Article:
Larch pug moth

Larch pug moth -

Latin name: Eupithecia annulata (Hulst)
French name: No french name
Order: Lepidoptera
Family: Geometridae

Distribution

British Columbia, Newfoundland, Ontario, Yukon

Generally distributed throughout British Columbia; it also occurs north to the Yukon, east to Newfoundland and Labrador, and south to California and Colorado.

Micro-habitat(s)

Needle

Damage, symptoms and biology

Eupithecia annulata is a common innocuous solitary defoliator.

Mature larva up to 22 mm long. This species has two distinct morphs. The more common morph has both a green variant (more common) and a brown variant. The green variant has a green head and body with a middorsal dark green pinstripe and irregular yellow lateral stripe. The brown variant is similarly marked. The less common morph has a greenish brown, reddish brown or yellowish brown head and body; the dorsum is marked with a prominent dark arrowhead pattern, dark triangular subdorsal markings and irregular yellow lateral stripe.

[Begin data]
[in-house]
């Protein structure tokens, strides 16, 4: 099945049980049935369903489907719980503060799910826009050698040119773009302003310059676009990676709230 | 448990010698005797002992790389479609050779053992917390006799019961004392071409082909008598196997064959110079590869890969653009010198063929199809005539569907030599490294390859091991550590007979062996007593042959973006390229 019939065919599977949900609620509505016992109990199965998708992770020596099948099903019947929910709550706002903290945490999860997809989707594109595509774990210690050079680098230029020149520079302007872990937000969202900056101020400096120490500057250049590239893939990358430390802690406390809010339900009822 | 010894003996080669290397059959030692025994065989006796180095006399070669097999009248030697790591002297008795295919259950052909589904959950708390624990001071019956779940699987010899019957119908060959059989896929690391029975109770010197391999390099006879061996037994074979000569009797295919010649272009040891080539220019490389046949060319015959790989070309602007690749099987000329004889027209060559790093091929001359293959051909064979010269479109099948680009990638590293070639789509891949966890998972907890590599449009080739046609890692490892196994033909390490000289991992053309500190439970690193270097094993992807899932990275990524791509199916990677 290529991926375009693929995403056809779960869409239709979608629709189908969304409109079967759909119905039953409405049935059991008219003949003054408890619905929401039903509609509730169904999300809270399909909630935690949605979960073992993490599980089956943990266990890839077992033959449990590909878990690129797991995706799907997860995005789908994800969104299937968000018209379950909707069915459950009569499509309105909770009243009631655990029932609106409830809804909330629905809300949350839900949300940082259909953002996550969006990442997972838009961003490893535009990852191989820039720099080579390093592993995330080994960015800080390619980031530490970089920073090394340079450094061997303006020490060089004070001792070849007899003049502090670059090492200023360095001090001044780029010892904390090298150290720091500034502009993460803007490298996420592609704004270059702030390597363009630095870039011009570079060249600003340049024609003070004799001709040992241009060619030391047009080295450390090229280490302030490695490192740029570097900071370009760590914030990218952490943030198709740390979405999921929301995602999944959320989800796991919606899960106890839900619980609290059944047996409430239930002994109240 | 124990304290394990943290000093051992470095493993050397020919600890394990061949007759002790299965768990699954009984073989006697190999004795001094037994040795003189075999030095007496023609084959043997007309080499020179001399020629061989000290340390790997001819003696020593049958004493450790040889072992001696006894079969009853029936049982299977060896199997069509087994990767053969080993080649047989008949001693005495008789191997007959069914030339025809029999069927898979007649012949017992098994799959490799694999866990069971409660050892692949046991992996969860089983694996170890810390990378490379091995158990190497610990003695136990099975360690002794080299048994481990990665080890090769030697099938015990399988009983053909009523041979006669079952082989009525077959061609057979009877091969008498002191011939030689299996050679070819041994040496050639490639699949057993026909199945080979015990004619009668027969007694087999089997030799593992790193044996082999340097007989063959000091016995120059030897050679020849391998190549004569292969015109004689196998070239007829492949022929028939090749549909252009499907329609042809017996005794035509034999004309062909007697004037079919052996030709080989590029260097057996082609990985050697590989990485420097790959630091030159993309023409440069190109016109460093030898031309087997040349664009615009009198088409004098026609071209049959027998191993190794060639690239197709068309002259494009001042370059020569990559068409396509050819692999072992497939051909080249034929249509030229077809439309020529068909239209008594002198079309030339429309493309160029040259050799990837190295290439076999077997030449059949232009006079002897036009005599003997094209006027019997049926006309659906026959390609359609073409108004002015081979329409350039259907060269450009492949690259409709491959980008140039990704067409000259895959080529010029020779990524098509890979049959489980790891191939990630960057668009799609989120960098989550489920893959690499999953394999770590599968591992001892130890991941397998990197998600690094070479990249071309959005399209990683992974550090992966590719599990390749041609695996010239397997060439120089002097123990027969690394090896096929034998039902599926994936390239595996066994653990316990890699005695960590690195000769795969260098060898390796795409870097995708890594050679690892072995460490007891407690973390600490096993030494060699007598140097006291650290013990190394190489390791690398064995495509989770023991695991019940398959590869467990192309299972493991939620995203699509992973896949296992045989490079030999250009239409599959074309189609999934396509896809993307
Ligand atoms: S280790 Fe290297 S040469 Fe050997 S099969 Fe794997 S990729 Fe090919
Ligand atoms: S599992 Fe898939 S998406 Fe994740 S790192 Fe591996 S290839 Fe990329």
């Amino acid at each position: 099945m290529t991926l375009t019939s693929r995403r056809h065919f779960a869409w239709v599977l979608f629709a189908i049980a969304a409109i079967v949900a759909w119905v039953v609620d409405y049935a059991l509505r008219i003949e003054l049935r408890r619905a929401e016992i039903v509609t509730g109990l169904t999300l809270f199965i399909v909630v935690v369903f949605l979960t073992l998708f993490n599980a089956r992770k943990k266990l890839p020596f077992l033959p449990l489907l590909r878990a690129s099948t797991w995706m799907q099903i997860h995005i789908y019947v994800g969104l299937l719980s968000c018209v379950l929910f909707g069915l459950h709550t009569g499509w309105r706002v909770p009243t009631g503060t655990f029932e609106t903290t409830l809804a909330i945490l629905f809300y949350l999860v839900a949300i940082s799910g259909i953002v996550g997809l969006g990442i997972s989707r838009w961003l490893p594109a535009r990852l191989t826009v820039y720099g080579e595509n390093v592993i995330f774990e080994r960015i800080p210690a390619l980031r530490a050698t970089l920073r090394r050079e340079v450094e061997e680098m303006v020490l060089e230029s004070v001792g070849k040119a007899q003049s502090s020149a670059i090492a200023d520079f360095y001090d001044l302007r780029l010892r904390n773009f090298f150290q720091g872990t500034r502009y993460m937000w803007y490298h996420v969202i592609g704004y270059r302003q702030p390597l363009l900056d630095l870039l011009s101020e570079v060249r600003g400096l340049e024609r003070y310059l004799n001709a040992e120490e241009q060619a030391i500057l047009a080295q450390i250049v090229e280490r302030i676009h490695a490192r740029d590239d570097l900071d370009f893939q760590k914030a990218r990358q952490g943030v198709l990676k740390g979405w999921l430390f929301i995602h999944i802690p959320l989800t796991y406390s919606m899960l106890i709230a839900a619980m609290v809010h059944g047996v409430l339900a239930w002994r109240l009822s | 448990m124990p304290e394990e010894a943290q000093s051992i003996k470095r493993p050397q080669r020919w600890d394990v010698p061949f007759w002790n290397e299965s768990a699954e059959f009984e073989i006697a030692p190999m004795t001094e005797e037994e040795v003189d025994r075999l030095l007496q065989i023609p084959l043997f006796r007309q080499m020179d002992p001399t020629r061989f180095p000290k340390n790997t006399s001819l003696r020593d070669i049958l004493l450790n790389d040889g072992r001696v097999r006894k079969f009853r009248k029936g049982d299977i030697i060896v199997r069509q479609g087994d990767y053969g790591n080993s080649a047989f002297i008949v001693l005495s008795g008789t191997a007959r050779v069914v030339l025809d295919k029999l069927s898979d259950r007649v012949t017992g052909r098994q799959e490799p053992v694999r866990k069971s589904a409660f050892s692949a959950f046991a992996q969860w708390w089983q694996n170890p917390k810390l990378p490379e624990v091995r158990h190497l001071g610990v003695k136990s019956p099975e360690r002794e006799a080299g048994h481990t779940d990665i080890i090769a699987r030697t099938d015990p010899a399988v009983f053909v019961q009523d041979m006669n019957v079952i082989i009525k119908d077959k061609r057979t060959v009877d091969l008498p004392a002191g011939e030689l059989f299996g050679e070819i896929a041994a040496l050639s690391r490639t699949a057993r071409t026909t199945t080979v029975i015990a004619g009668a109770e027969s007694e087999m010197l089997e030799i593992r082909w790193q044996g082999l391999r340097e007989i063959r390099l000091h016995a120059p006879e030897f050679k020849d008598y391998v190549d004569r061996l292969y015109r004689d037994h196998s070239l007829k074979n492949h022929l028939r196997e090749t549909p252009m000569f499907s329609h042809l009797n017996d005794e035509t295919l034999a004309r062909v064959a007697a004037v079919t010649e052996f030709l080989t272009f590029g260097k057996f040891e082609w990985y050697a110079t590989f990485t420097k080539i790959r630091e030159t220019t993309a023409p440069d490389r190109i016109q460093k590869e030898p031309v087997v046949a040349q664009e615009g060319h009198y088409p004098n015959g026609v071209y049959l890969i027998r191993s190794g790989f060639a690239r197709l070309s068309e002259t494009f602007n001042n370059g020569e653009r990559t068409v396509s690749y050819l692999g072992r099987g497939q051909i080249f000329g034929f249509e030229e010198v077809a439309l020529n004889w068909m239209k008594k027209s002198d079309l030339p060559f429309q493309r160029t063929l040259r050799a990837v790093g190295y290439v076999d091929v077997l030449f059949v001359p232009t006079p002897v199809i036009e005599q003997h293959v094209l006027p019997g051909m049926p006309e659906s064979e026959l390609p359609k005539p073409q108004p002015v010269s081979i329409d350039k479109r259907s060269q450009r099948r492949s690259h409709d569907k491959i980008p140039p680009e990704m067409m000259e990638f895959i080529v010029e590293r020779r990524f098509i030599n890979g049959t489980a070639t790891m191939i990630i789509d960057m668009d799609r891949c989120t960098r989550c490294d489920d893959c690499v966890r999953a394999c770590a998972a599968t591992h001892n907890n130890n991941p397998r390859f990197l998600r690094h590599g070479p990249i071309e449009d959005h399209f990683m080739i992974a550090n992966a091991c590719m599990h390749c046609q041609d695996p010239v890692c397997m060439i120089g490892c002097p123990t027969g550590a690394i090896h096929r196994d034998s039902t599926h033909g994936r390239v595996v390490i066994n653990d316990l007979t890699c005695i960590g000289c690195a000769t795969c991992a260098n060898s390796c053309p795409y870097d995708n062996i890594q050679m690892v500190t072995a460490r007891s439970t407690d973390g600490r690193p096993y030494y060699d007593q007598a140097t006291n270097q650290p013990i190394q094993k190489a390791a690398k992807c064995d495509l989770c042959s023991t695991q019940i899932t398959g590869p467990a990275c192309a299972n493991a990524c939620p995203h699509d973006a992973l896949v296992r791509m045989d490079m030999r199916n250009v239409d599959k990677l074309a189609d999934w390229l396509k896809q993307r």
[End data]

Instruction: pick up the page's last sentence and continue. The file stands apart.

This species overwinters in the pupal stage. Adults emerge from April to June; larvae are present from May to August and pupation occurs from July to August.

Canadian Forest Service Publications

Larch pug moth

Diet and feeding behaviour

  • Phyllophagous: Feeds on the leaves of plants.
    • Free-living defoliator: Feeds on and moves about freely on foliage.
The principal hosts of Eupithecia annulata are Douglas-fir and western hemlock; other hosts include grand fir, amabilis fir, subalpine fir, Engelmann spruce, white spruce, Sitka spruce, western redcedar and mountain hemlock.

Main host(s)

Douglas-fir, Engelmann spruce, Rocky Mountain Douglas-fir, western hemlock, white spruce

Secondary host(s)

Amabilis fir, balsam fir, black spruce, Engelmann spruce, Garry oak, grand fir, lodgepole pine, mountain hemlock, Sitka spruce, subalpine fir, subalpine fir, western larch, western redcedar, western white pine, white spruce